Agents work singly, no partners. Like lone wolves – the day’s survival, success depends on them. Once in their zone, they have sensors, scope sights, and binoculars, which help the agent track undocumented aliens attempting to cross in America.

“We always have to be alert and be ready. Anyone we encounter between ports of entry we have to stop and detain” says Carbajal.

“It can vary from a migrant that wants to come and work and has a dream, to a gang member or possible terrorist. You never know who you will encounter in the field until you make that detention and take them back to the station where we can do fingerprint rolling, put them in the FBI system and figure out who they are,” he adds.

An agent has to maintain 100 percent alertness and has to ‘flip a switch’ in their response to a family with children versus coming upon an MS-13 gang member.

Every border patrol agent carries a handgun. They also have shotguns and access to M4 assault rifles. They carry non-lethal Tasers, batons, and pepper spray. Each quarter agents have to train using non-lethal weapons in different confrontation scenarios.

“We can never make the wrong call on what type of force we use,” states Carbajal.

The prolific migrant crises Border Agents must deal with.

Like a tsunami that travels thousands of miles, caravans of migrants from Guatemala, Honduras, and El Salvador have reached our shores. They come to apply for asylum claiming credible fear from their country. When someone has an asylum claim – they have to go to the port of entry and get in line.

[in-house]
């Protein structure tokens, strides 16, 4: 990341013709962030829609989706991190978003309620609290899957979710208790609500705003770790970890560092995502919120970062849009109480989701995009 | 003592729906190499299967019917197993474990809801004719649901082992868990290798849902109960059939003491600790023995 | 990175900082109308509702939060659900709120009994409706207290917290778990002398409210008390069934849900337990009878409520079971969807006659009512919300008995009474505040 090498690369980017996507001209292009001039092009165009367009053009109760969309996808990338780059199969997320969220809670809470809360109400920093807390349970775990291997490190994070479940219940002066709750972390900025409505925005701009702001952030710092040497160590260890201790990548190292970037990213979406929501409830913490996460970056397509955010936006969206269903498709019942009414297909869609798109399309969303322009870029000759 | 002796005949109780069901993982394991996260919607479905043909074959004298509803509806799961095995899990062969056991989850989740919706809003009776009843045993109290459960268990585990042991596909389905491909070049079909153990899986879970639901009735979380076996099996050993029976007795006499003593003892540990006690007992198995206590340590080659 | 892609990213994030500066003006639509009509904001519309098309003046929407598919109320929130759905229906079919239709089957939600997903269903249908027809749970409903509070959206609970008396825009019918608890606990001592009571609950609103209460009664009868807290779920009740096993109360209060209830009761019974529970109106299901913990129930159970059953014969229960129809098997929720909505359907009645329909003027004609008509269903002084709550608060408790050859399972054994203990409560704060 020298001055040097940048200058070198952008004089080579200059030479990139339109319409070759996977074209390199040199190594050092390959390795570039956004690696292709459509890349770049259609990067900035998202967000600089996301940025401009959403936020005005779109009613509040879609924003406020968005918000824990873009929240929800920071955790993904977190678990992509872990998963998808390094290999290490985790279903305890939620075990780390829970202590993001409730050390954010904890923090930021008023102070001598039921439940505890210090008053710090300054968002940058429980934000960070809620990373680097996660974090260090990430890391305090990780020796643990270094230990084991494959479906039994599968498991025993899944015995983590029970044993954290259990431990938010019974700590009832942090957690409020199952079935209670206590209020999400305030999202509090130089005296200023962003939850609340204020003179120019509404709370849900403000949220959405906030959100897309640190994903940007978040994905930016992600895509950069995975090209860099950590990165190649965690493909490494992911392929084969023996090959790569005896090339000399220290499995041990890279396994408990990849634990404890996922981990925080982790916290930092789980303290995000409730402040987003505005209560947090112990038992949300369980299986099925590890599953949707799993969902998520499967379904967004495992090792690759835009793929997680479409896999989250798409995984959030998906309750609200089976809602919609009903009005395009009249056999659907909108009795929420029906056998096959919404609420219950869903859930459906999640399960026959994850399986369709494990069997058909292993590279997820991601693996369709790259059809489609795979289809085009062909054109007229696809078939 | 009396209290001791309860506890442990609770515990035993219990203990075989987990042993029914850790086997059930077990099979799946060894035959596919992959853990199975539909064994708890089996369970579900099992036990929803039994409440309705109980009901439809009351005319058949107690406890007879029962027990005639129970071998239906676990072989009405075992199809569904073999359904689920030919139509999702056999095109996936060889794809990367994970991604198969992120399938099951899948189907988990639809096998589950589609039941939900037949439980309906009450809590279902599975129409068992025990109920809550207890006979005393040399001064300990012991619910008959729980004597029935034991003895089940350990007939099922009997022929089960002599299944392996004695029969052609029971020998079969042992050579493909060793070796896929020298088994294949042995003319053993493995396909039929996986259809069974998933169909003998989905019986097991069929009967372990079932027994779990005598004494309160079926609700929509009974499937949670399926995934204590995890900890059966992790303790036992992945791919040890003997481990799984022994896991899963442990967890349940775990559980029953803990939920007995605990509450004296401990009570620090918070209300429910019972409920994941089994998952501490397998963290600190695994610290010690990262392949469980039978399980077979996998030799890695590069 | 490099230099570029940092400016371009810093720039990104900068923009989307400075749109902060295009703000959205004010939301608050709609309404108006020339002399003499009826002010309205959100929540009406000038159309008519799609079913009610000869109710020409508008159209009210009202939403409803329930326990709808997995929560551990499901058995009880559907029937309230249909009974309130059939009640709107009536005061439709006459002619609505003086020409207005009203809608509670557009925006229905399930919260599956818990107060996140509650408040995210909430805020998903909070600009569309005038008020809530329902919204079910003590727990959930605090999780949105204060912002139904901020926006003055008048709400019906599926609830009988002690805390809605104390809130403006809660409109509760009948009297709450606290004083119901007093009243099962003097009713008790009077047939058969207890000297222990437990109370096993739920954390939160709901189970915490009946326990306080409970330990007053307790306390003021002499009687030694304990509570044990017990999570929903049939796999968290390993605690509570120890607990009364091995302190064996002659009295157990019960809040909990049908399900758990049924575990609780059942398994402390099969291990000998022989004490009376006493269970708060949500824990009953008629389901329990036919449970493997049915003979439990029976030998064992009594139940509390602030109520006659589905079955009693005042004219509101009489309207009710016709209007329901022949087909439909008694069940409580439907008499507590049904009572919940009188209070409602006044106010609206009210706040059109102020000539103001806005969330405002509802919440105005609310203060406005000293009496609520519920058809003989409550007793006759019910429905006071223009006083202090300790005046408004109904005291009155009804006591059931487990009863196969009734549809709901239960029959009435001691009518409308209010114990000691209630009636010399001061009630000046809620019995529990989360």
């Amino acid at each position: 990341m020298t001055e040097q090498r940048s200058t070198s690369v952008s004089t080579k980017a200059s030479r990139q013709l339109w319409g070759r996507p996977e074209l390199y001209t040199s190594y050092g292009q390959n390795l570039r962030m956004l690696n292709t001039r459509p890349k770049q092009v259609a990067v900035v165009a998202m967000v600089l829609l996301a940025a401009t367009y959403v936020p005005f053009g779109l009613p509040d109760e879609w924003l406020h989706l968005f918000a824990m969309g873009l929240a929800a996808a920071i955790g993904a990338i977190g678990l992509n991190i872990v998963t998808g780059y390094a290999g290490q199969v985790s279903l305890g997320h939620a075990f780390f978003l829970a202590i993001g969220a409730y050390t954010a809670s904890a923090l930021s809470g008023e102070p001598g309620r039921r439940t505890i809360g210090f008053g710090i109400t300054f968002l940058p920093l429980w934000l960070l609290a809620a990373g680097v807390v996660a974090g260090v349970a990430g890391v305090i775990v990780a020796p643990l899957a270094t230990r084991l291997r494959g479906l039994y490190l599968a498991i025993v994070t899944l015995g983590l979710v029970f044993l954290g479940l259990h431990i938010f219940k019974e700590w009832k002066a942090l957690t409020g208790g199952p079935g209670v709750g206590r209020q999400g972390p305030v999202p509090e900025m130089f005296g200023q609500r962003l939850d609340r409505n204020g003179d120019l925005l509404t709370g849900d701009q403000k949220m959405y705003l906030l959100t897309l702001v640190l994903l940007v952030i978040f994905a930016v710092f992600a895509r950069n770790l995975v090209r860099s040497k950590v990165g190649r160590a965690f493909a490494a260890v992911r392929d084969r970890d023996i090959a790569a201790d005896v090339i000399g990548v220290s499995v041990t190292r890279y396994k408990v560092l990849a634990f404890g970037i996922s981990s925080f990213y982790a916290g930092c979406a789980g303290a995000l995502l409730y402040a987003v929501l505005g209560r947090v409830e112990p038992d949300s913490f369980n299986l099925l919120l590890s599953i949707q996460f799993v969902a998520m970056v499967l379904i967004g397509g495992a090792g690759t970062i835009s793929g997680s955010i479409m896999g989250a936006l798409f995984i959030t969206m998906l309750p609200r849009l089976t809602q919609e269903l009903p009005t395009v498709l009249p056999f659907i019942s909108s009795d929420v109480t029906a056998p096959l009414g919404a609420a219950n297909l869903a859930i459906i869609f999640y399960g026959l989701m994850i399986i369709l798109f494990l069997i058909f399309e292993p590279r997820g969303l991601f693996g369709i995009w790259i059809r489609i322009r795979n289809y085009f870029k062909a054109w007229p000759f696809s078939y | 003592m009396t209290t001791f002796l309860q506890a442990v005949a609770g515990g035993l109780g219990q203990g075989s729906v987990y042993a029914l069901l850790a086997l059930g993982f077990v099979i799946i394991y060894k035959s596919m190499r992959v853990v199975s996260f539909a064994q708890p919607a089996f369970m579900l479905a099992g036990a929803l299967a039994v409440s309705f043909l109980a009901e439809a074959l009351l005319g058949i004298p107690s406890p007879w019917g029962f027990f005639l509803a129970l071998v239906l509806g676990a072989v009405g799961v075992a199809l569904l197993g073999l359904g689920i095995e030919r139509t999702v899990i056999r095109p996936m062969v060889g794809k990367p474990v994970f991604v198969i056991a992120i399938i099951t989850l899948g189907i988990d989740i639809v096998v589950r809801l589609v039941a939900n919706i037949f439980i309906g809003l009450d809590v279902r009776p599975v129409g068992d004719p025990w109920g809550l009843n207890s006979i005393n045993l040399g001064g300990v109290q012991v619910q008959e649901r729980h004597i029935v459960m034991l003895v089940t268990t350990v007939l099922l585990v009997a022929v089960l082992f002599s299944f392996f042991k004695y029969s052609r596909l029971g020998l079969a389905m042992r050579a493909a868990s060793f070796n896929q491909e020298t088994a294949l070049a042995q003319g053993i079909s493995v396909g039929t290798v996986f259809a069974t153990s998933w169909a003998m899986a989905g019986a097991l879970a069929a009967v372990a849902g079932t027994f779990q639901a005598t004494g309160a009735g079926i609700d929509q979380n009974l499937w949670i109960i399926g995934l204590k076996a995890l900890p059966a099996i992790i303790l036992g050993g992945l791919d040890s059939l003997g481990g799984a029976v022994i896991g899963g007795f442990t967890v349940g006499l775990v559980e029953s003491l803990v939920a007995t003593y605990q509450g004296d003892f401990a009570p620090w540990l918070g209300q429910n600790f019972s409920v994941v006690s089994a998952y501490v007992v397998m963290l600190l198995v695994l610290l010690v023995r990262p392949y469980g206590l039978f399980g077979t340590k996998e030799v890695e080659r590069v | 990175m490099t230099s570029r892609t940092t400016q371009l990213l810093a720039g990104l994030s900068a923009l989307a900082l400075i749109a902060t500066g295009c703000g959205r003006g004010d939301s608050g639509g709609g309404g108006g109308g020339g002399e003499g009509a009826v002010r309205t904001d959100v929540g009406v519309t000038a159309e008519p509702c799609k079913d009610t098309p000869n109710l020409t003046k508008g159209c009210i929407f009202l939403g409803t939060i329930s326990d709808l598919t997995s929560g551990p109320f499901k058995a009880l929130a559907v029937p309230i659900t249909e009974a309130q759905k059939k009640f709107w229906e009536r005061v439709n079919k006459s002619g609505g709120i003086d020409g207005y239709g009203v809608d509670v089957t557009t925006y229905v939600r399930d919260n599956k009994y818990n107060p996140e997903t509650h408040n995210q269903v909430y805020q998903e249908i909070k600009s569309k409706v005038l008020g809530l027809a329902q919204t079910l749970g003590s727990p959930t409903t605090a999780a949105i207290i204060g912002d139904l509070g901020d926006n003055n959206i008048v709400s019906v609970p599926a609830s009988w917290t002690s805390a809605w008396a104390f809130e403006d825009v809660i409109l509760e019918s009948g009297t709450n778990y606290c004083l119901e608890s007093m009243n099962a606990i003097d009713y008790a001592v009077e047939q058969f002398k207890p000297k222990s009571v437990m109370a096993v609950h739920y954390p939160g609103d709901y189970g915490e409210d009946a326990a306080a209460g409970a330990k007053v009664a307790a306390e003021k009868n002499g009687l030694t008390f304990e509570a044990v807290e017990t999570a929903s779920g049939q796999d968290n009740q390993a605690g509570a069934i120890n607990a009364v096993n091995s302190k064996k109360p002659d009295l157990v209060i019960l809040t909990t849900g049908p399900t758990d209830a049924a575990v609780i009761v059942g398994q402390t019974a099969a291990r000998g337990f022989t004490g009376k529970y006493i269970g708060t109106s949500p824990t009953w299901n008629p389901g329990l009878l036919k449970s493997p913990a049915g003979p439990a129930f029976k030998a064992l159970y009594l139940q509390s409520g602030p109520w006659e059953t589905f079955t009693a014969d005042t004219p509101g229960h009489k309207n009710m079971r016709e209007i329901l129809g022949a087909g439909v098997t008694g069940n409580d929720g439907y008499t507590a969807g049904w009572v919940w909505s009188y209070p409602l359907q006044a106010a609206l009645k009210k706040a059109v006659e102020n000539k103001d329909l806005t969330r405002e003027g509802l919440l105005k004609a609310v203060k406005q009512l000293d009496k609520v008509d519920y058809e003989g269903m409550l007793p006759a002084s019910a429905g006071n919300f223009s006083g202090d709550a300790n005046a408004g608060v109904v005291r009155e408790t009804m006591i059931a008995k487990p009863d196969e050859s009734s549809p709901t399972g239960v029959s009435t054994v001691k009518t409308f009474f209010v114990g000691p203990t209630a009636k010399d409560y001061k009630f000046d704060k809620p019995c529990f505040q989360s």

SAN DIEGO, January 25, 2019. Migrant caravans from Central America were bused to Playas de Tijuana in November, 2018, and unloaded. Attempts were made to breach the wall. Concertina wire was later added to deter climbing and fall-related injuries. Patriot Profiles photo Dave McKinney

When they arrive in the thousands, illegal immigrants overwhelm the port of entry creating a human backlog. The people lose patience to wait their turn and cross illegally through the border.  When encountered by Border Patrol they are taken to a processing center for initial casework – and then turned over within 24-72 hours to Immigration and Customs Enforcement (ICE).

Border Patrol does not determine ‘credible fear’ for asylum cases.

Immigrants have to wait to be assigned to an ICE asylum officer.

ICE is already backlogged with asylum cases at the ports of entry. ICE detention centers are full, which falls back to Border Patrol. They have to feed, care, do medical checks, and hold the illegals who jump our fences to make an asylum claim. The need is much greater than Border Patrol is set up for.

“These caravan people are leaving countries where there is no law, or is part of the claim they have, yet they come here and break the law to try to enter the U.S.,” says Carbajal.

Border Patrol wants immigrants to enter through the front door.

Having the primary wall gives control of the influx of illegals by eliminating the back door approach.

Washington Times reports on Jan 29 that a top Pentagon official says the U.S. is tracking three separate migrant caravans estimated to be more than 12,000 in size. Border Patrol calls on its northern partners to assist with these emergencies.

U.S. military troops help with frontline presence helping to strengthen the barriers.

The first primary border walls link to Vietnam.

“Before 1991, we had no type of barrier or wall at all at San Diego Sector…back in the day when we had thousands and thousands of people just running through,” says Carbajal.

Of the sixty miles of land the San Diego Border Patrol is responsible for, all but fourteen miles have a border wall. But some of it is decades old.  New 18-foot walls replace the first primary walls. Those walls are six-to-eight panels of scrap metal. Scrap metal, original in use as landing mats during the Vietnam era. The illegals use the corrugated sides of the scrap metal wall for footholds. This image shows the difference between new and old barrier walls, defining clearly the benefit of the newer, taller slatted wall to the corrugated metal and concertina wire now being replaced.